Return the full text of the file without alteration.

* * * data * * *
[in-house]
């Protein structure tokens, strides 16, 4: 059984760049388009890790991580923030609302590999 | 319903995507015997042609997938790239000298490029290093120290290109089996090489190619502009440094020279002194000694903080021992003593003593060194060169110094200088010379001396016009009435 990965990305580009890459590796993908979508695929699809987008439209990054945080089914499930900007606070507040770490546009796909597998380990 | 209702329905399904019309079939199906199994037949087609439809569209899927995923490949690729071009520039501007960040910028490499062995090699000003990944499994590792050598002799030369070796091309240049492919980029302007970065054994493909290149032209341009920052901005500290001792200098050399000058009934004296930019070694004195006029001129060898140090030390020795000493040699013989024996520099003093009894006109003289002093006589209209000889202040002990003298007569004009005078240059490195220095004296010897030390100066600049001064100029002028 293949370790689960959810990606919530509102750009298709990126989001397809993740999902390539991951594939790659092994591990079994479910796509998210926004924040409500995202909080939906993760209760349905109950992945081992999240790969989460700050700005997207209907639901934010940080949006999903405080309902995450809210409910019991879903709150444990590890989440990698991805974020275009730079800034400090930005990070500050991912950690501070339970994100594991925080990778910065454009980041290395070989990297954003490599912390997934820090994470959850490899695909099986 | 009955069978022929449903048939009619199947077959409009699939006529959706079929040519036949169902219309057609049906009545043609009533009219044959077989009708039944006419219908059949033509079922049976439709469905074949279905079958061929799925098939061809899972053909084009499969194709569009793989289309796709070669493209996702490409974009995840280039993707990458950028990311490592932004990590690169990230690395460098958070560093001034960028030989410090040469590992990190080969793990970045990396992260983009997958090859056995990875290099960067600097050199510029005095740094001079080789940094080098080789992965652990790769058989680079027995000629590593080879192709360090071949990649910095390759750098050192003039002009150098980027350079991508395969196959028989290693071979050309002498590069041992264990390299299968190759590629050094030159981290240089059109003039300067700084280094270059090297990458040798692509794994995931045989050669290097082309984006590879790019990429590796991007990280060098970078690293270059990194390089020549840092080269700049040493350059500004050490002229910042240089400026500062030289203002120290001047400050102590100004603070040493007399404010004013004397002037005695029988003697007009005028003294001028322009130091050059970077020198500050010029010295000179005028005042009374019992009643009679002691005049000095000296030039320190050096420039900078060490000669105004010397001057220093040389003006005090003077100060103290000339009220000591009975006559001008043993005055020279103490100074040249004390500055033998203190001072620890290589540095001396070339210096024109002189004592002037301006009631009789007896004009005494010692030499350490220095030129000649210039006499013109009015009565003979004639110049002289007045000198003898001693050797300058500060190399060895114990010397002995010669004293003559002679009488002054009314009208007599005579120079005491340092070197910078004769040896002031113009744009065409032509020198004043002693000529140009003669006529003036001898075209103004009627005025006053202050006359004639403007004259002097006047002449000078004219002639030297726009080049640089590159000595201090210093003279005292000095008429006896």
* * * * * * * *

[in-house]
């Protein structure tokens, strides 16, 4: 059984760049388009890790991580923030609302590999 | 319903995507015997042609997938790239000298490029290093120290290109089996090489190619502009440094020279002194000694903080021992003593003593060194060169110094200088010379001396016009009435 990965990305580009890459590796993908979508695929699809987008439209990054945080089914499930900007606070507040770490546009796909597998380990 | 209702329905399904019309079939199906199994037949087609439809569209899927995923490949690729071009520039501007960040910028490499062995090699000003990944499994590792050598002799030369070796091309240049492919980029302007970065054994493909290149032209341009920052901005500290001792200098050399000058009934004296930019070694004195006029001129060898140090030390020795000493040699013989024996520099003093009894006109003289002093006589209209000889202040002990003298007569004009005078240059490195220095004296010897030390100066600049001064100029002028 293949370790689960959810990606919530509102750009298709990126989001397809993740999902390539991951594939790659092994591990079994479910796509998210926004924040409500995202909080939906993760209760349905109950992945081992999240790969989460700050700005997207209907639901934010940080949006999903405080309902995450809210409910019991879903709150444990590890989440990698991805974020275009730079800034400090930005990070500050991912950690501070339970994100594991925080990778910065454009980041290395070989990297954003490599912390997934820090994470959850490899695909099986 | 009955069978022929449903048939009619199947077959409009699939006529959706079929040519036949169902219309057609049906009545043609009533009219044959077989009708039944006419219908059949033509079922049976439709469905074949279905079958061929799925098939061809899972053909084009499969194709569009793989289309796709070669493209996702490409974009995840280039993707990458950028990311490592932004990590690169990230690395460098958070560093001034960028030989410090040469590992990190080969793990970045990396992260983009997958090859056995990875290099960067600097050199510029005095740094001079080789940094080098080789992965652990790769058989680079027995000629590593080879192709360090071949990649910095390759750098050192003039002009150098980027350079991508395969196959028989290693071979050309002498590069041992264990390299299968190759590629050094030159981290240089059109003039300067700084280094270059090297990458040798692509794994995931045989050669290097082309984006590879790019990429590796991007990280060098970078690293270059990194390089020549840092080269700049040493350059500004050490002229910042240089400026500062030289203002120290001047400050102590100004603070040493007399404010004013004397002037005695029988003697007009005028003294001028322009130091050059970077020198500050010029010295000179005028005042009374019992009643009679002691005049000095000296030039320190050096420039900078060490000669105004010397001057220093040389003006005090003077100060103290000339009220000591009975006559001008043993005055020279103490100074040249004390500055033998203190001072620890290589540095001396070339210096024109002189004592002037301006009631009789007896004009005494010692030499350490220095030129000649210039006499013109009015009565003979004639110049002289007045000198003898001693050797300058500060190399060895114990010397002995010669004293003559002679009488002054009314009208007599005579120079005491340092070197910078004769040896002031113009744009065409032509020198004043002693000529140009003669006529003036001898075209103004009627005025006053202050006359004639403007004259002097006047002449000078004219002639030297726009080049640089590159000595201090210093003279005292000095008429006896």